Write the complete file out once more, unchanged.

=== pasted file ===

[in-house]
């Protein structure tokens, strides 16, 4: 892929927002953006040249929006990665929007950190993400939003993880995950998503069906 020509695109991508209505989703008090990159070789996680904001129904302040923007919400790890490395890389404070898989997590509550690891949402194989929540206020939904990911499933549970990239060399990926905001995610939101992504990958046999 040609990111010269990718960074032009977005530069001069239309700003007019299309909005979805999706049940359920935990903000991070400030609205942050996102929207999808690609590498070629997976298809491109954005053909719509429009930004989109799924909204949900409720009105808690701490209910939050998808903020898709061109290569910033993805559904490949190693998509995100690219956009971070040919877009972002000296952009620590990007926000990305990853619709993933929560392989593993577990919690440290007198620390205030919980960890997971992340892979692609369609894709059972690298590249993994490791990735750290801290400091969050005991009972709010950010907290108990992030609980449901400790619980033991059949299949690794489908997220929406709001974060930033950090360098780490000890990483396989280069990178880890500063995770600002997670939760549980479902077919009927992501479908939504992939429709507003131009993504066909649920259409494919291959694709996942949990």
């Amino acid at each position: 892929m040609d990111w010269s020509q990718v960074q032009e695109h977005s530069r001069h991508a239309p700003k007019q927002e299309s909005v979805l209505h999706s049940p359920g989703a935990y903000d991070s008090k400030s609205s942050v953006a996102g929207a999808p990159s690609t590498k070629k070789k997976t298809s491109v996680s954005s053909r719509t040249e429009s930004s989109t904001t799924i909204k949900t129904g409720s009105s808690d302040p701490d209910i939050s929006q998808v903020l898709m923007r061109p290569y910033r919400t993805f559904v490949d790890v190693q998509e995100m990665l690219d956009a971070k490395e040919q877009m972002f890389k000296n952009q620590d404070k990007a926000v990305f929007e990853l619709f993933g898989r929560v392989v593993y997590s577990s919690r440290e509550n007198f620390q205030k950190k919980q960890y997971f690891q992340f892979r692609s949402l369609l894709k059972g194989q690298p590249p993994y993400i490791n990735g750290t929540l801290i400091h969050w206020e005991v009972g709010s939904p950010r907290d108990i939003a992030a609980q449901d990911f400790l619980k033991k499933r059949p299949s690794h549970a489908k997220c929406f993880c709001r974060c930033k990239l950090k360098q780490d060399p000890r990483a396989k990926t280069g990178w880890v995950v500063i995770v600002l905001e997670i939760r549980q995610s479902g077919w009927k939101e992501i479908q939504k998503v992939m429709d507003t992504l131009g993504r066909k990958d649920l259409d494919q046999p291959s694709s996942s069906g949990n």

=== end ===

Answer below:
[in-house]
């Protein structure tokens, strides 16, 4: 892929927002953006040249929006990665929007950190993400939003993880995950998503069906 020509695109991508209505989703008090990159070789996680904001129904302040923007919400790890490395890389404070898989997590509550690891949402194989929540206020939904990911499933549970990239060399990926905001995610939101992504990958046999 040609990111010269990718960074032009977005530069001069239309700003007019299309909005979805999706049940359920935990903000991070400030609205942050996102929207999808690609590498070629997976298809491109954005053909719509429009930004989109799924909204949900409720009105808690701490209910939050998808903020898709061109290569910033993805559904490949190693998509995100690219956009971070040919877009972002000296952009620590990007926000990305990853619709993933929560392989593993577990919690440290007198620390205030919980960890997971992340892979692609369609894709059972690298590249993994490791990735750290801290400091969050005991009972709010950010907290108990992030609980449901400790619980033991059949299949690794489908997220929406709001974060930033950090360098780490000890990483396989280069990178880890500063995770600002997670939760549980479902077919009927992501479908939504992939429709507003131009993504066909649920259409494919291959694709996942949990």
């Amino acid at each position: 892929m040609d990111w010269s020509q990718v960074q032009e695109h977005s530069r001069h991508a239309p700003k007019q927002e299309s909005v979805l209505h999706s049940p359920g989703a935990y903000d991070s008090k400030s609205s942050v953006a996102g929207a999808p990159s690609t590498k070629k070789k997976t298809s491109v996680s954005s053909r719509t040249e429009s930004s989109t904001t799924i909204k949900t129904g409720s009105s808690d302040p701490d209910i939050s929006q998808v903020l898709m923007r061109p290569y910033r919400t993805f559904v490949d790890v190693q998509e995100m990665l690219d956009a971070k490395e040919q877009m972002f890389k000296n952009q620590d404070k990007a926000v990305f929007e990853l619709f993933g898989r929560v392989v593993y997590s577990s919690r440290e509550n007198f620390q205030k950190k919980q960890y997971f690891q992340f892979r692609s949402l369609l894709k059972g194989q690298p590249p993994y993400i490791n990735g750290t929540l801290i400091h969050w206020e005991v009972g709010s939904p950010r907290d108990i939003a992030a609980q449901d990911f400790l619980k033991k499933r059949p299949s690794h549970a489908k997220c929406f993880c709001r974060c930033k990239l950090k360098q780490d060399p000890r990483a396989k990926t280069g990178w880890v995950v500063i995770v600002l905001e997670i939760r549980q995610s479902g077919w009927k939101e992501i479908q939504k998503v992939m429709d507003t992504l131009g993504r066909k990958d649920l259409d494919q046999p291959s694709s996942s069906g949990n």